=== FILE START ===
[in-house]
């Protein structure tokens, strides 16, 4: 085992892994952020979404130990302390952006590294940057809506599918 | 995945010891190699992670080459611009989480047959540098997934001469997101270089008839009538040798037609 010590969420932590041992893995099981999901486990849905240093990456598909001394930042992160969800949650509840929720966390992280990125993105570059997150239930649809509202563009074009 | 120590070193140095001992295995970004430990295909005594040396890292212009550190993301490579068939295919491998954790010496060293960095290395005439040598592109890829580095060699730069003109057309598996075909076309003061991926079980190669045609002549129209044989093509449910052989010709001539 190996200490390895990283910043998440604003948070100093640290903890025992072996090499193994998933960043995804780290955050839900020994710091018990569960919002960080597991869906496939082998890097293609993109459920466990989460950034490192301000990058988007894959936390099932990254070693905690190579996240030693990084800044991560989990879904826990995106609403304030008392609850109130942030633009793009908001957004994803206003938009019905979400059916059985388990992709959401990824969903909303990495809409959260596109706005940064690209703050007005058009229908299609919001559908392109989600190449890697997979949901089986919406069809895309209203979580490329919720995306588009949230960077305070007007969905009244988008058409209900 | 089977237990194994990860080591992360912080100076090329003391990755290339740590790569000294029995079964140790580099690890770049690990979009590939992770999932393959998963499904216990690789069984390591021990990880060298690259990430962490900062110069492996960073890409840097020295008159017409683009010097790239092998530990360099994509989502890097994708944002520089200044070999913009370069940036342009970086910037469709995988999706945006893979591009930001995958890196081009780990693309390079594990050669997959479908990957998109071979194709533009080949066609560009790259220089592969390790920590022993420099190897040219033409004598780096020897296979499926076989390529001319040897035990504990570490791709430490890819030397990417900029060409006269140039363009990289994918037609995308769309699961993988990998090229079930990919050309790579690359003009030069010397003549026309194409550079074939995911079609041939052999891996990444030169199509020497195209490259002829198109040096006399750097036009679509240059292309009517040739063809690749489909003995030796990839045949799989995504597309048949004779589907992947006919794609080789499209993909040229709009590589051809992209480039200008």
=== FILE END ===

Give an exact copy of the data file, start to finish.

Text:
[in-house]
């Protein structure tokens, strides 16, 4: 085992892994952020979404130990302390952006590294940057809506599918 | 995945010891190699992670080459611009989480047959540098997934001469997101270089008839009538040798037609 010590969420932590041992893995099981999901486990849905240093990456598909001394930042992160969800949650509840929720966390992280990125993105570059997150239930649809509202563009074009 | 120590070193140095001992295995970004430990295909005594040396890292212009550190993301490579068939295919491998954790010496060293960095290395005439040598592109890829580095060699730069003109057309598996075909076309003061991926079980190669045609002549129209044989093509449910052989010709001539 190996200490390895990283910043998440604003948070100093640290903890025992072996090499193994998933960043995804780290955050839900020994710091018990569960919002960080597991869906496939082998890097293609993109459920466990989460950034490192301000990058988007894959936390099932990254070693905690190579996240030693990084800044991560989990879904826990995106609403304030008392609850109130942030633009793009908001957004994803206003938009019905979400059916059985388990992709959401990824969903909303990495809409959260596109706005940064690209703050007005058009229908299609919001559908392109989600190449890697997979949901089986919406069809895309209203979580490329919720995306588009949230960077305070007007969905009244988008058409209900 | 089977237990194994990860080591992360912080100076090329003391990755290339740590790569000294029995079964140790580099690890770049690990979009590939992770999932393959998963499904216990690789069984390591021990990880060298690259990430962490900062110069492996960073890409840097020295008159017409683009010097790239092998530990360099994509989502890097994708944002520089200044070999913009370069940036342009970086910037469709995988999706945006893979591009930001995958890196081009780990693309390079594990050669997959479908990957998109071979194709533009080949066609560009790259220089592969390790920590022993420099190897040219033409004598780096020897296979499926076989390529001319040897035990504990570490791709430490890819030397990417900029060409006269140039363009990289994918037609995308769309699961993988990998090229079930990919050309790579690359003009030069010397003549026309194409550079074939995911079609041939052999891996990444030169199509020497195209490259002829198109040096006399750097036009679509240059292309009517040739063809690749489909003995030796990839045949799989995504597309048949004779589907992947006919794609080789499209993909040229709009590589051809992209480039200008």